Elder brothers and sisters would frighten their younger siblings by telling them she was hiding under the beds, as older children do.
I was saddened for I did not believe the tales they told of her. That is why I had returned to the place of the crabs. I was not disappointed. if the Gods had not intervened then overnight the crabs and fish had done their work.
The white rock which had been so carefully placed upon her bare chest sat lonely in it’s place. No scrap of flesh or bone remained. Picked clean by snapping claws and teeth.
Ulrika was now far away, either in the hands of Gods or men and I would be the only one who would feel remorse.
For me no stone at head or feet,
Buried ‘neath the sodden peat,
Full three times I died at the hands
of former dwellers in this land,
messenger to the gods my fate,
my kinsmen’s problems to relate
our hunting failures, weather woes
humiliation by our foes,
my message to our Gods was clear
but they pretended not to hear,
With wrists behind me tightly bound,
A cord around my neck was wound,
a rock against my temple dashed
then with a knife, throat crudely slashed
my patriotic chore now done
in Eden’s glade my spirit runs,
though from the earth my body raised
my final bed a tomb full-glazed,
and as I lie in endless slumber
my name forgotten, now just a number.
yield to the healing powers
of quartz and crystal
with just one touch of the stone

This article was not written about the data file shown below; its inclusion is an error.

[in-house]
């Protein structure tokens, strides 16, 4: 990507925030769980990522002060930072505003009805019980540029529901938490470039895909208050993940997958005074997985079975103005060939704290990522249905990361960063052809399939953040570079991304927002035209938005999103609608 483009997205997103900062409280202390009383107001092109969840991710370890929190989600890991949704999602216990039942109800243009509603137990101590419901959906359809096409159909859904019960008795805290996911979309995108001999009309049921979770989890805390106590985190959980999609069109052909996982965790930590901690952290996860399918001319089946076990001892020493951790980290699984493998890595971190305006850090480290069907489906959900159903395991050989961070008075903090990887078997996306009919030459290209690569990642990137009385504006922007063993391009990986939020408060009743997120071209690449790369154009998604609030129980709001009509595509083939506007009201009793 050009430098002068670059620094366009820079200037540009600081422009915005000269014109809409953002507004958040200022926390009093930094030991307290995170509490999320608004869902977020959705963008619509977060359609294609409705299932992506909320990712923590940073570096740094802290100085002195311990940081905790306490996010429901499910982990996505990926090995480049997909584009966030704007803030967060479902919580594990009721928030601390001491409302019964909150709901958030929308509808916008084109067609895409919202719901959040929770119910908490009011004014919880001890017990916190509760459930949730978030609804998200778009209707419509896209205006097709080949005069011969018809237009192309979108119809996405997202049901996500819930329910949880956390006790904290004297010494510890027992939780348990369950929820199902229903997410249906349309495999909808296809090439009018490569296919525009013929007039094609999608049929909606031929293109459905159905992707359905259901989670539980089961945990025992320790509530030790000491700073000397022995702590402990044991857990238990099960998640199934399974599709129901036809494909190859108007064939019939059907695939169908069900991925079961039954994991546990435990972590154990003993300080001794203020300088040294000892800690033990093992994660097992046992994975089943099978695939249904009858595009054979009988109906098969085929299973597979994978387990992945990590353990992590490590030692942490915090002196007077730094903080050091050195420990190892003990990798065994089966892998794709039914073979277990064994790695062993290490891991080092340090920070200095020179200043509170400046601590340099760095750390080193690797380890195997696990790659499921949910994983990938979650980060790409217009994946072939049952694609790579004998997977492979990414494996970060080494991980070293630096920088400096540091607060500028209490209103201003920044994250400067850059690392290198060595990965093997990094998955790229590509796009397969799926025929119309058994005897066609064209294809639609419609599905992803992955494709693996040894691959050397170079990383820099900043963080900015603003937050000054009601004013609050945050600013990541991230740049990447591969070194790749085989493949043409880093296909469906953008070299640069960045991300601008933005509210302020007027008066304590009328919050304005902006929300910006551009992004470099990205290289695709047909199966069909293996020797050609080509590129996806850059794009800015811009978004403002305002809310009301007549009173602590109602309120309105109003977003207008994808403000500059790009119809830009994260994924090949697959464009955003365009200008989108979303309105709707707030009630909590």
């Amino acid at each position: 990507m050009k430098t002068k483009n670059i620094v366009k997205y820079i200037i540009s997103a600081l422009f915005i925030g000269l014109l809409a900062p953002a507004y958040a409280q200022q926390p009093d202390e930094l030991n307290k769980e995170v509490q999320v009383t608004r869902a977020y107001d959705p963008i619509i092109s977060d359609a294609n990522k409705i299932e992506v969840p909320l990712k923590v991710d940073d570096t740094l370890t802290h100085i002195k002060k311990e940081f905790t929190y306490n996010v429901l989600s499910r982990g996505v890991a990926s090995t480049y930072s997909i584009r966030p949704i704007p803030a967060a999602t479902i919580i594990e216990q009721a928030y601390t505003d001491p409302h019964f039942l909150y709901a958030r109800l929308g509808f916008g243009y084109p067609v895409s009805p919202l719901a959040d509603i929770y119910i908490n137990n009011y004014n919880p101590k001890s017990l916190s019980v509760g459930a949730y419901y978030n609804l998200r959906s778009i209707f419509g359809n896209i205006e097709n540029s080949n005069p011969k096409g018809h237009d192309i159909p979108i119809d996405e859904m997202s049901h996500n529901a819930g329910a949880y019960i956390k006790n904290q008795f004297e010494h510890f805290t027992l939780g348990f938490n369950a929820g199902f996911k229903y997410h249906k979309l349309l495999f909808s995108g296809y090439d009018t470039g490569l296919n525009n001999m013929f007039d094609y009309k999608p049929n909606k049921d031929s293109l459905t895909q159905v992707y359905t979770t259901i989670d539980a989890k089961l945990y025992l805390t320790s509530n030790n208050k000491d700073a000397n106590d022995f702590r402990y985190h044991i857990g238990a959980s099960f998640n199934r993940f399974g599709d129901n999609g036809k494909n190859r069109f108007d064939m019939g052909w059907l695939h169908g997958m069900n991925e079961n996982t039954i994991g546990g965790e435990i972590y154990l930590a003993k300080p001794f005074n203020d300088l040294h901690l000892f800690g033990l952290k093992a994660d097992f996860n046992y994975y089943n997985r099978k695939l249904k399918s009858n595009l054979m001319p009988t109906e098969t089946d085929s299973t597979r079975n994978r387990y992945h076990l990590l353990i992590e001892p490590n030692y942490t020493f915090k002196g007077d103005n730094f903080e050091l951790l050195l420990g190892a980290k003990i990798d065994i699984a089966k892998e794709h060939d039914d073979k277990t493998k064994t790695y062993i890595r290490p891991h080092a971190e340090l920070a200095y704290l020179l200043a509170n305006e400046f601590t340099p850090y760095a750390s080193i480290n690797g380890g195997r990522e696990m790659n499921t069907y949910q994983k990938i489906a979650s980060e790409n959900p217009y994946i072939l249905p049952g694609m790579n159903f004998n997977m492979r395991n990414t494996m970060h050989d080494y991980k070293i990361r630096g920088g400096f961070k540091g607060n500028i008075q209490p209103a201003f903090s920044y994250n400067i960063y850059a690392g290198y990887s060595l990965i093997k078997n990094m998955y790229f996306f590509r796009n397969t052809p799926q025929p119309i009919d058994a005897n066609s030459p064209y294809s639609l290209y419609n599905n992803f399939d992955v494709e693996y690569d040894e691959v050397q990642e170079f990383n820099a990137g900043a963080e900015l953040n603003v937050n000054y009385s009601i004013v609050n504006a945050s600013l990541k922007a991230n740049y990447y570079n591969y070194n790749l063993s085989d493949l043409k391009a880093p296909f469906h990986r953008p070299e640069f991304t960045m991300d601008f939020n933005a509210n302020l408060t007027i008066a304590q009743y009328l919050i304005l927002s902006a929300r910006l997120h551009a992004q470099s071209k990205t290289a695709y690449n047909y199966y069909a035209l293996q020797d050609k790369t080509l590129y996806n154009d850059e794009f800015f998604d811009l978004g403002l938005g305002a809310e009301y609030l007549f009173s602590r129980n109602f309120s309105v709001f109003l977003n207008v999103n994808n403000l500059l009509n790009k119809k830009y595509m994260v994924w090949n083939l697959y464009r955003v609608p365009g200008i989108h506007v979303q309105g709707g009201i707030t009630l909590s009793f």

regain peace and harmony
Summer died that night. It was a time of celebration, the deep fire-pit, filled to the height of a man with peat, brush, bracken and branches ready to be lit. The cattle, pigs, sheep and fowl driven in to the central enclosure ready for the elders to carry out their grisly task,
The children had asked the usual questions which we had asked when we were young. The answer was always the same throughout the years. “This is the way it has always been.”
“The beasts we have nurtured lovingly throughout the year must repay our kindness. There will be feasting for everyone before the dark days come as they surely will. There is not enough goodness in the fields to keep and sustain our flocks and herds. Only the necessary few will be kept for our daily needs.”
“The offering we make now will be noted by the sky-dwellers and if pleased they will send the bright sun back to lighten our days once more when the time is right. This is as it has always been.”
As we watched the great fire was lit. Bright scarlet and yellow tongues of flame leaped into the not yet dark sky. Our animal’s eyes rolled at the sight. As each one was led through the narrow entrance between the stakes into the very heart of the village the remainder started to grow restless and were snorting, bleating and clucking wildly. We could hear the loud cries of pain from within and panic started to spread through the now terrified animals. We beat them furiously to try and stop the by then dangerous mayhem.
A greasy cloud of dark smoke hung motionless in the air above the cluster of thatched dwellings and the smell of animal fat was strong in ours and the remaining animal’s nostrils. The addition of the animal fat helped the flames to reach high above the height of the palisade for all to see.
The last beast was lead through the opening, their dark, deadly destiny assured. Gradually we heard the sound of drums performing an increasingly louder, rhythmic, hypnotic beat. It was hard to stop our feet from stamping and dancing in time to the music.